Over 90% of US chicken farmers raise their chickens in tight cages, called “Battery Cages” with no room to move all their life. In response to these cruelties people are choosing their eggs based on the “humane” labels on the cartoon.
Below is a breakdown from the Humane Society on what these labels mean:
Cage-Free – Chickens are free from the battery cages, but it doesn’t mean any chickens will see the outside or live in humane conditions. Over a 100 food industry businesses in the last few years, from McDonald’s to Sodexo, have created plans to become 100% cage free (at least by 2025 for some of the businesses). Check out the list of businesses and their cage free commitments. But as new investigations emerge about inhumane conditions at some of the “cage free” farms, animal rights activist are pushing for better conditions.
Free Range/Free Roaming – Get to spend time during the day outside but the duration and/or quality of that time varies. There’s no requirement for length of time or amount of space a farmer has to provide to qualify for a free range certification. In fact all the farmer has to do is allow for access to outdoors. Simply opening a coop door for a small amount time, even if the chickens don’t choose or aren’t physically able to go outside, will still give the farmer a free range certificate. Read more about free range here.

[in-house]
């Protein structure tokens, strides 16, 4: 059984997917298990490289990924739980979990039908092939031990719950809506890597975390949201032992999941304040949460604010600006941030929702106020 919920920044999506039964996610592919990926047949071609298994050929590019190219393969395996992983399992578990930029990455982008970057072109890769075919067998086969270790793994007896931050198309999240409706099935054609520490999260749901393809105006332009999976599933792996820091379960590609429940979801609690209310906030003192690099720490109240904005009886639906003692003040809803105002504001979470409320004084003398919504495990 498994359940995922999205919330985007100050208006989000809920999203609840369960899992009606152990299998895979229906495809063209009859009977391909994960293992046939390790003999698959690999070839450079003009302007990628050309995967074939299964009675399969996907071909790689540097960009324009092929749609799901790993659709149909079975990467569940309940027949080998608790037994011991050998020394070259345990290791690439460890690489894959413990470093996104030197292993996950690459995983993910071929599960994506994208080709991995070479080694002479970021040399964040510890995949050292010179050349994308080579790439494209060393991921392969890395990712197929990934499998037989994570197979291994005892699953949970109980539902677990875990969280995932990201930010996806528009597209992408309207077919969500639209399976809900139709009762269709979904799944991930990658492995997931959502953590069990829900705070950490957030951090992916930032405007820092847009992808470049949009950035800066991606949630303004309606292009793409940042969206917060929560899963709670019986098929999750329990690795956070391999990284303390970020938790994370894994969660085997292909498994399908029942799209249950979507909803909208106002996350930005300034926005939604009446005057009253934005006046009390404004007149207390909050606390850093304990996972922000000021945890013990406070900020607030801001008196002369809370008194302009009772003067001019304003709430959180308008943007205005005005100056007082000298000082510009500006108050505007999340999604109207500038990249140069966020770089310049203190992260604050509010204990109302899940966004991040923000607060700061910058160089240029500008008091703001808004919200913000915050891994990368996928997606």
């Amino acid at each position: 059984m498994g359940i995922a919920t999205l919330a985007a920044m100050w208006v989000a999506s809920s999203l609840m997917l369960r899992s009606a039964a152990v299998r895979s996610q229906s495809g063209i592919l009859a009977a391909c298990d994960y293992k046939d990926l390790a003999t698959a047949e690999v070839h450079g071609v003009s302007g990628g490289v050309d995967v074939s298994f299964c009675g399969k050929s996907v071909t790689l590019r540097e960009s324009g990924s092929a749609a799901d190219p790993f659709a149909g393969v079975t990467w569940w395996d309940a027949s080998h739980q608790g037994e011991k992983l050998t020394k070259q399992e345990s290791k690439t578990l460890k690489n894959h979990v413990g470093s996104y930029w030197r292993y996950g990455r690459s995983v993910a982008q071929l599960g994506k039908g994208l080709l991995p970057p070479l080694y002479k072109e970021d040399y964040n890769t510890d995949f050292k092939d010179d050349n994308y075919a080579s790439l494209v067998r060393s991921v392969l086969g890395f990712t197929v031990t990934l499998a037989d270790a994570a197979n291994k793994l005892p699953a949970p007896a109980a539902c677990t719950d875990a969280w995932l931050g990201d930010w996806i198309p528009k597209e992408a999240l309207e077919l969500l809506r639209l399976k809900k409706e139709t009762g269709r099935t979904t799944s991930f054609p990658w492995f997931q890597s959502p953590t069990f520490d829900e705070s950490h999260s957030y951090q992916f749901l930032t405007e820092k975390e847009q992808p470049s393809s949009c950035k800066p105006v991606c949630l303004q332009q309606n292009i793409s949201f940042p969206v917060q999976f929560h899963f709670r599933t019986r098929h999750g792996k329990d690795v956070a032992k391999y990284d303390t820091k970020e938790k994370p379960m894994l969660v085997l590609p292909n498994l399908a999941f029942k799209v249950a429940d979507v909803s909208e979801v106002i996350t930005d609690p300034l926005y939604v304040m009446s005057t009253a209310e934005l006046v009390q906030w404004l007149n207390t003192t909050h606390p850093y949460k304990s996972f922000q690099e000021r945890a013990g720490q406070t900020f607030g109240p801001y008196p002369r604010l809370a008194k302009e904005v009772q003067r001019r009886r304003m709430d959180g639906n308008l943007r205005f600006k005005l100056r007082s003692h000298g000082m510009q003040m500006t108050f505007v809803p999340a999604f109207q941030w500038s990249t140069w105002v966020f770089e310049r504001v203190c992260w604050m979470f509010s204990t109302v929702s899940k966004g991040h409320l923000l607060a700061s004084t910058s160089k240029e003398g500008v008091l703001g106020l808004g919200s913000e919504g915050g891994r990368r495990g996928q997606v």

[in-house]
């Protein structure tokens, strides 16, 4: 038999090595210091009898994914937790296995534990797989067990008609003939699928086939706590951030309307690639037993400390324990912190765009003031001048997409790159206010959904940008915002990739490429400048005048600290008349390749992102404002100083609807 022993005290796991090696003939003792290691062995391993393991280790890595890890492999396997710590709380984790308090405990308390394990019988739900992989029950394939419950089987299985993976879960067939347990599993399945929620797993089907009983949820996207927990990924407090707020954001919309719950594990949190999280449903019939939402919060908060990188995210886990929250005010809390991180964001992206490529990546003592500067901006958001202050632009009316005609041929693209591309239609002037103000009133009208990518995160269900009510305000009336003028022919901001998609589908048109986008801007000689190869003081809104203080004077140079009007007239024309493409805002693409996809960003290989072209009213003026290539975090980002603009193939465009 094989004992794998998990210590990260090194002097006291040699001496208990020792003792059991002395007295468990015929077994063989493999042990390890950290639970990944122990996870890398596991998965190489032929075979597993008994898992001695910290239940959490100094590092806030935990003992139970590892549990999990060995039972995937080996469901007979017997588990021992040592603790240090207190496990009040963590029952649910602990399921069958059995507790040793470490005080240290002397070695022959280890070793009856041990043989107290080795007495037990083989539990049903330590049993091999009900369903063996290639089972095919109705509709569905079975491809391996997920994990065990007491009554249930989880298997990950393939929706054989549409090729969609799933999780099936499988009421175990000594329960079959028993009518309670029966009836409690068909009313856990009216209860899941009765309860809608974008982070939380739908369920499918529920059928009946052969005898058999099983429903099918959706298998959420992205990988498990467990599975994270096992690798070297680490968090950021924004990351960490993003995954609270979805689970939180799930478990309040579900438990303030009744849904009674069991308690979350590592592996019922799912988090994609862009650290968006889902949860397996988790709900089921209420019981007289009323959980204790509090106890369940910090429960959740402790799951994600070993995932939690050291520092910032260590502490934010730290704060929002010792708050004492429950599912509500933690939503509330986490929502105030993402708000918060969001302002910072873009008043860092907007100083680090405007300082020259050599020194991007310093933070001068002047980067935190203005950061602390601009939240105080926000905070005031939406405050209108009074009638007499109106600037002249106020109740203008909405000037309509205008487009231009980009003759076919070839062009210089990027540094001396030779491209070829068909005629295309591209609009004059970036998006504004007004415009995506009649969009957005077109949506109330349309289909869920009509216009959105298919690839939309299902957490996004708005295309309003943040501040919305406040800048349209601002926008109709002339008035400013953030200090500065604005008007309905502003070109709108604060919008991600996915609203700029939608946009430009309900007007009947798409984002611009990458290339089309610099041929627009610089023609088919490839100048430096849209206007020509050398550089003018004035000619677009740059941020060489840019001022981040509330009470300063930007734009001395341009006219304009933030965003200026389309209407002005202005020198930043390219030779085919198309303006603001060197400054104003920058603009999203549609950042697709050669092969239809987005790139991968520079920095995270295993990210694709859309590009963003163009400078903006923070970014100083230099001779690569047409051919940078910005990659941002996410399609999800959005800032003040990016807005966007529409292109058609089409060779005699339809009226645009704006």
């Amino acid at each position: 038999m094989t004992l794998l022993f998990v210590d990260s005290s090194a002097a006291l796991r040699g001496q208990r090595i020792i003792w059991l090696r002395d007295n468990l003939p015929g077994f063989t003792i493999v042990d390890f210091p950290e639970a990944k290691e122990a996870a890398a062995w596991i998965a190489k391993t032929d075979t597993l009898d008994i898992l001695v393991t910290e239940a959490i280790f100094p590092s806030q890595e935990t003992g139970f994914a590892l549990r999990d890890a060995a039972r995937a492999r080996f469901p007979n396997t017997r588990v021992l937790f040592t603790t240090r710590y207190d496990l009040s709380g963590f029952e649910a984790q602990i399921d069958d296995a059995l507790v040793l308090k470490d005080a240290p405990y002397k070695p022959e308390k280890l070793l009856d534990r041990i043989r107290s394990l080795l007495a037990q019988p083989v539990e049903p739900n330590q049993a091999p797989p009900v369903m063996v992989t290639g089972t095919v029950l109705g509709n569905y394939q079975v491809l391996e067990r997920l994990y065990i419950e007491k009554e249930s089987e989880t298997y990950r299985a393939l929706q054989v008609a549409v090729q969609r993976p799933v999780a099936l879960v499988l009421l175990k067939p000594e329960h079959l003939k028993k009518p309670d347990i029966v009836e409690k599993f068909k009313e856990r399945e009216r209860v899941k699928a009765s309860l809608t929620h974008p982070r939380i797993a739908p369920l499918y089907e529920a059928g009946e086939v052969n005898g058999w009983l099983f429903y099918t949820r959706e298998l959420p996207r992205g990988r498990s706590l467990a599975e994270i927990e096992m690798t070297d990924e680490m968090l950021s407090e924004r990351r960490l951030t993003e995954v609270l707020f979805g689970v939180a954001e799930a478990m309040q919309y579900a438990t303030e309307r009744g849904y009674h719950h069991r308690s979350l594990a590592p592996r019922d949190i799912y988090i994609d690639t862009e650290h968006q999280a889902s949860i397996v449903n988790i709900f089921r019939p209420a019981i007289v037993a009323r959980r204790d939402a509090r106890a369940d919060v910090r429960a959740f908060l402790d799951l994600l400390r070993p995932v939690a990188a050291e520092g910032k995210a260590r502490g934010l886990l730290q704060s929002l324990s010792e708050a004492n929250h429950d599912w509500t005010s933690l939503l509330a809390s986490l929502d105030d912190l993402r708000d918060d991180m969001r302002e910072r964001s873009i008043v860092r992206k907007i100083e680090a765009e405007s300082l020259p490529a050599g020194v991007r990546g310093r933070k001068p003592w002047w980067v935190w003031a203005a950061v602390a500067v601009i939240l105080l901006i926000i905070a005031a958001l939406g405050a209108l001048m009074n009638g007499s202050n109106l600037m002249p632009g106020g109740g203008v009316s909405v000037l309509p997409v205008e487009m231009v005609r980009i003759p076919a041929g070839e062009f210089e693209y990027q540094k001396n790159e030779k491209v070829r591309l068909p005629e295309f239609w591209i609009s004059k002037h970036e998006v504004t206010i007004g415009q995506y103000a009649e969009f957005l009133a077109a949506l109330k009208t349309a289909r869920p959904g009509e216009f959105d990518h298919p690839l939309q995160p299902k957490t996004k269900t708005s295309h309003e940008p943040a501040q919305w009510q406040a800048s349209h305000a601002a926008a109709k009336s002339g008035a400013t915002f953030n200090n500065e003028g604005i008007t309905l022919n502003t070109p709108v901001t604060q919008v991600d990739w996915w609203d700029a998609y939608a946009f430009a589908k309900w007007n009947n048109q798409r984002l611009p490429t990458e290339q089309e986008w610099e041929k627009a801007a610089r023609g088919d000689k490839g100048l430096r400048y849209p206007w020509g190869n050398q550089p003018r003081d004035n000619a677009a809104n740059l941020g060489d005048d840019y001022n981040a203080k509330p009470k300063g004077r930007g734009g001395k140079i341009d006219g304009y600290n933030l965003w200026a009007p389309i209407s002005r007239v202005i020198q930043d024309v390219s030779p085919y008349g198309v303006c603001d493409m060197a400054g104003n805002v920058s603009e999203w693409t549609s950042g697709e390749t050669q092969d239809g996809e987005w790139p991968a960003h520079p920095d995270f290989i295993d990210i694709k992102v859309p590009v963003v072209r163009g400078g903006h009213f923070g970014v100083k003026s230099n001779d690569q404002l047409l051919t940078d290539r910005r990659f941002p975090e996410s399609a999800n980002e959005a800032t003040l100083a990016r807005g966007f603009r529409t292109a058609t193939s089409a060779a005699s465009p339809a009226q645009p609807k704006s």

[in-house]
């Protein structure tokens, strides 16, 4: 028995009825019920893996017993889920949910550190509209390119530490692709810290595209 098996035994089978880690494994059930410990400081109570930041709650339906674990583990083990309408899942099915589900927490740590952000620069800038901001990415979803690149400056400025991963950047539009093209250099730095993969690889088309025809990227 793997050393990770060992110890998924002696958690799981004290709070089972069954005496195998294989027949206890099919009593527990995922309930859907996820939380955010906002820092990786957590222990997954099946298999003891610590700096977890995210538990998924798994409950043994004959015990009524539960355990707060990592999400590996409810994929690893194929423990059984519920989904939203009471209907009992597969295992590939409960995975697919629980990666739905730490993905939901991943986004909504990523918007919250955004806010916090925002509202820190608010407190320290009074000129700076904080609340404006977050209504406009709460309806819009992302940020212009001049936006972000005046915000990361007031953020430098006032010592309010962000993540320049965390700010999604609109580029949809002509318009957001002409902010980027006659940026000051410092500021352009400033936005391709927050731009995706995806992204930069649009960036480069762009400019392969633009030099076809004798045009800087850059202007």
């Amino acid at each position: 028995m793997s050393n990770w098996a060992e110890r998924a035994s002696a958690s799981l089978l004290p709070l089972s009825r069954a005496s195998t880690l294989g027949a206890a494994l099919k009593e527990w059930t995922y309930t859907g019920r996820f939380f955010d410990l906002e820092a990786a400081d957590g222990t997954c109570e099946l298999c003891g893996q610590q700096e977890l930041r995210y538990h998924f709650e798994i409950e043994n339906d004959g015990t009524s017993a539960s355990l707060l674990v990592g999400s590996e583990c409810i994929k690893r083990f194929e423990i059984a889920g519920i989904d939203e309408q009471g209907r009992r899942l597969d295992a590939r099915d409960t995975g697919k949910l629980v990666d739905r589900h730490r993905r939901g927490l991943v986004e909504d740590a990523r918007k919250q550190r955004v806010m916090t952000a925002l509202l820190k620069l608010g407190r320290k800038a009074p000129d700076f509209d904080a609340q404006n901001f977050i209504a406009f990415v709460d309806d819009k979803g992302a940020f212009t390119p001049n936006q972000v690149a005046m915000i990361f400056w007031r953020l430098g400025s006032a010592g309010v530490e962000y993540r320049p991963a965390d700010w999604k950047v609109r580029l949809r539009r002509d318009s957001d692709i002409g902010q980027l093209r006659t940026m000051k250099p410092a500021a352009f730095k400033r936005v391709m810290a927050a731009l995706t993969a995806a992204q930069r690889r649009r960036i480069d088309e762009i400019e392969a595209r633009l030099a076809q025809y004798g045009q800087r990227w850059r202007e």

Pasture-Raised – Chickens spend the majority of their days outdoors but get to sleep inside, cage-free, at night for protection. *Best option to reduce cruelty.
Certified Organic – the only certification that regulates the feed as organic, vegetarian and free of pesticides and antibiotics to meet the USDA’s National Organic Program standards. Chickens are suppose to be provided time outdoors but, like free range, there’s no requirements for duration or quality of the time outdoor.
Although some environments are more likely to be more humane than others all of them are capable of providing a humane environment. To know for sure if a farm is humane look for a humane certification label:
“Animal Welfare Approved ” is the highest standard
These logos also include some humane standards
For more information about each label and there standards click on the below link
Cruelty Still Present Regardless of Label
Regardless of these labels the majority of chicken farms still practice animal cruelty from cutting off their beaks to starvation to force molting and increase their laying cycles. The majority of commercial farms receive their baby chicks from hatcheries that practice chick culling or the process of killing male chicks shortly after birth, often by grinding them alive, because they don’t grow as fast and can’t lay eggs. And one of the labels addresses animals’ living conditions or their welfare during transport or slaughter.